I suppose that you could say that I am a seasoned transatlantic traveller. Over the years, I have tried many routes to and fro, (out of Philadelphia, Chicago, Newark, Columbus, New York, Toronto, Boston, etc) usually involving Heathrow, Gatwick or Manchester at the U.K. ‘end’ of things. You might expect that, given my involvement with aviation, I would be a little blasé about the whole business. Nothing could be further from the truth. I am still passionate about every aspect of flying, and fully intend to remain so!
In the summer of 2009, American Airlines began to offer a daily JFK to Manchester, U.K. service using some of their Boeing 757-200 fleet, which had been configured into a mixed class arrangement (16 ‘lie-flat’ business class, 166 economy). Since Manchester is only 45 minutes away from the area where some of my family live, this is as good a destination as any, particularly when you consider the difficulties of making a swift ‘get-away’ from Heathrow!
That year I had to make a rather sad trip, at short notice, due to not one but two bereavements. Consequently, I spent only five days in Britain, and devoted as much time as I could to family matters.
Here we are, headed back to New York, on board flight AA211. Cruising at around flight level 320, you can see the continuous cloud sheet, far below us. This is a good example of the complex wing structure of a modern airliner. The blended winglet (tastefully adorned with the AA logo, as part of the ‘Oneworld Alliance’ of airlines) considerably reduces the drag caused by wingtip vortices, and thereby decreases fuel consumption. Looking towards the leading edge of the wing, you can just make out the small vortex generators. Wait a minute, didn’t I just say that vortices were bad? They are, in the wrong place! Small leading edge vortex generators modify the ‘boundary layer’ of air flowing immediately next to the wing, making it ‘cling’ to the surface better, and improve the effectiveness of trailing edge controls as well as lowering the stalling speed of the aircraft (amongst other things). Behind the trailing edge of the wing you can see the flap-track covers. These cover the mechanisms for extending and retracting the flaps, it is true, but they also serve another vital function.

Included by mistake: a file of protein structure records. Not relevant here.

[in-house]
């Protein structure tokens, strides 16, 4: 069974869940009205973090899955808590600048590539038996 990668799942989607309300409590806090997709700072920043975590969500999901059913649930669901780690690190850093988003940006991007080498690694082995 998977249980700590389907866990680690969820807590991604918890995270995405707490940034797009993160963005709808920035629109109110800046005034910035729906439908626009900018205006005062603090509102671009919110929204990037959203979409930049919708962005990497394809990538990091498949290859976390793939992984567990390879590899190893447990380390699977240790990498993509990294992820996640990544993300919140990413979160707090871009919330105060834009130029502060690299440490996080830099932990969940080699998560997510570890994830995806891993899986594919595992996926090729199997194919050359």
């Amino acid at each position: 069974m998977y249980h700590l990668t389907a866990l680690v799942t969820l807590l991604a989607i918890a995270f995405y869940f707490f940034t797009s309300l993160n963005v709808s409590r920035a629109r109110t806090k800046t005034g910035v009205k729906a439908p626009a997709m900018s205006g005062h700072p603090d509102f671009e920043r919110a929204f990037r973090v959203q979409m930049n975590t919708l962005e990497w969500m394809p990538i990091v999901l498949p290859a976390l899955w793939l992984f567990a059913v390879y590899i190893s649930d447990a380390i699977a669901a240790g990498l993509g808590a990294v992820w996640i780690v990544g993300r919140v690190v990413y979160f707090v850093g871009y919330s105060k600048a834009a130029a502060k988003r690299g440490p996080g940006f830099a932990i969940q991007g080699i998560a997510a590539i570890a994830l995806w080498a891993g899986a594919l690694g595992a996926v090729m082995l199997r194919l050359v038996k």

Most airliners cruise in the subsonic range between Mach 0.8 and Mach 0.85; at these speeds it is better if the airframe obeys the ‘Area Rule’, where there is a smooth change of cross-sectional area along the length of the airframe. This was devised by a brilliant American engineer, Richard T Whitcomb. You can see this, in a rather exaggerated form, by looking at fuselage of the original Convair YF-102 fighter, with its cylindrical shape, and the production F-102A. The Area Rule when applied to the rather disappointing prototype YF-102 caused an increase in top speed of 25%. Similarly, if anti-shock bodies, like the flap-track fairings, are placed behind the wing, they also act to reduce drag and decrease fuel consumption. These fairings serve the same function as, and are similar to, those bodies known as ’Küchemann Carrots’, after the superb engineer Dr Dietrich Küchemann, the author of the classic work ‘Aerodynamics of Propulsion’, who drew up the design rule for these bodies.
Oh, and the flight? Smooth as you could wish for……………